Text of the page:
Monsoon showers cannot hide Modi's grin

Published: 08th June 2013 12:04 PM  |   Last Updated: 08th June 2013 12:04 PM   |  A+A-

Modi_PTI

The writing is on the walls of Panaji's Portuguese-style mansions and limestone edifices: Cut-outs, photographs and banners of Gujarat Chief Minister Narendra Modi far outnumber those of every other BJP leader.

The images set the mood for the three-day meeting of BJP leaders here, with the party's national executive meeting over the weekend. 

If you were one of those people who likes strolling the streets of this beautiful riverine city, you would not miss the smiling, beaming images of Narendra Modi, even on a darkened, rainswept morning. That is, if you got through the dense cluster of saffron lotuses, which have "suddenly" bloomed on roads, walls, barricades and electricity poles all over town.

Modi's lifelike cut-outs, standing tall, easily feature more frequently than any other BJP leader. Even party president Rajnath Singh does not find so much space dedicated to him. 

The Gujarat chief minister is certainly first among equals, as far as other BJP chief minister colleagues like Raman Singh (Chhattisgarh), Shivraj Singh Chauhan (Madhya Pradesh) and Manohar Parrikar (Goa) are concerned. Cut-outs and posters of the other chief ministers are rarer, and Goa's Parrikar may find himself a distant second in the poster and cut-out competition.

The host chief minister, incidentally, Thursday backed Modi as the party's prime ministerial candidate.

Party stalwarts like L.K. Advani and Atal Bihari Vajpayee feature only in group posters, and as if to complete the loop, posters of Arun Jaitley, Sushma Swaraj appear like afterthoughts.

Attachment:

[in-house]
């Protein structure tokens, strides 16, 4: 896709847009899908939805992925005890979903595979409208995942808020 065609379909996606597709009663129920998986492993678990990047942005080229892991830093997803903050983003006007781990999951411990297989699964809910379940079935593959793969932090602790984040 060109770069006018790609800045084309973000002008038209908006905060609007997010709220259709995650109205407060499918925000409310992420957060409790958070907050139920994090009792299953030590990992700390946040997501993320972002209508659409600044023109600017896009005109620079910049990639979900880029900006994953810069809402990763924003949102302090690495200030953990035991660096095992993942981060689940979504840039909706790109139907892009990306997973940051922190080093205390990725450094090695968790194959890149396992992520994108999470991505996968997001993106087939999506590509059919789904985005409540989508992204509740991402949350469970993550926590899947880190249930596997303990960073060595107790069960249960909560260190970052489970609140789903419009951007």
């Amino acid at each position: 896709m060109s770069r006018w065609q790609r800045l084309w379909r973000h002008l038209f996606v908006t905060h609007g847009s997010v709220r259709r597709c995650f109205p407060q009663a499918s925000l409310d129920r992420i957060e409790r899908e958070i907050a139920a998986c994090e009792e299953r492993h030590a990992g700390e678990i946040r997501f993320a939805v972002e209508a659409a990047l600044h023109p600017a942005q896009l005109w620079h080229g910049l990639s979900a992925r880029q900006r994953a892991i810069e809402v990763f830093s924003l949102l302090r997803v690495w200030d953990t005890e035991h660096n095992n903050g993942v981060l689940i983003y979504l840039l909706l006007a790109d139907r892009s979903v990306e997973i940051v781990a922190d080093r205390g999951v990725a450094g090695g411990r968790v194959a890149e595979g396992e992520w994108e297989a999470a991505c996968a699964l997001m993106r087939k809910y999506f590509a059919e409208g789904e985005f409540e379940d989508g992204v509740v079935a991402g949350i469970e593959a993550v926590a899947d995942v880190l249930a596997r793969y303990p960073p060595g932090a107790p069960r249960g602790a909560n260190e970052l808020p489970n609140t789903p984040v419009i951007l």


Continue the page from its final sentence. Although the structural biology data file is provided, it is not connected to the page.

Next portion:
Even as you enter the city, a huge roundabout located near the bus stand has been converted into an arena of saffron props with flowers, banners and flags clamouring for every spare inch-space. So much so, that green, the colour which accompanies the splendour of the monsoons, seems out of sync and season.

Tourists in Goa, hoping to soak in the pleasures of raindrop tourism, however, are not too pleased. 

"We certainly did not expect this. We were told that Panaji is a great city to hang out in during the monsoons, and unlike the beaches, it has a lot more splendour. With this political activity, the quiet is missing," says Mumbai-based Shishir Kadam, who flew to Goa with family for a monsoon vacation.

Asked to comment on the city's recently altered visual landscape, Panaji mayor Surendra Furtado said: "If they have paid the money, how can we complain?"

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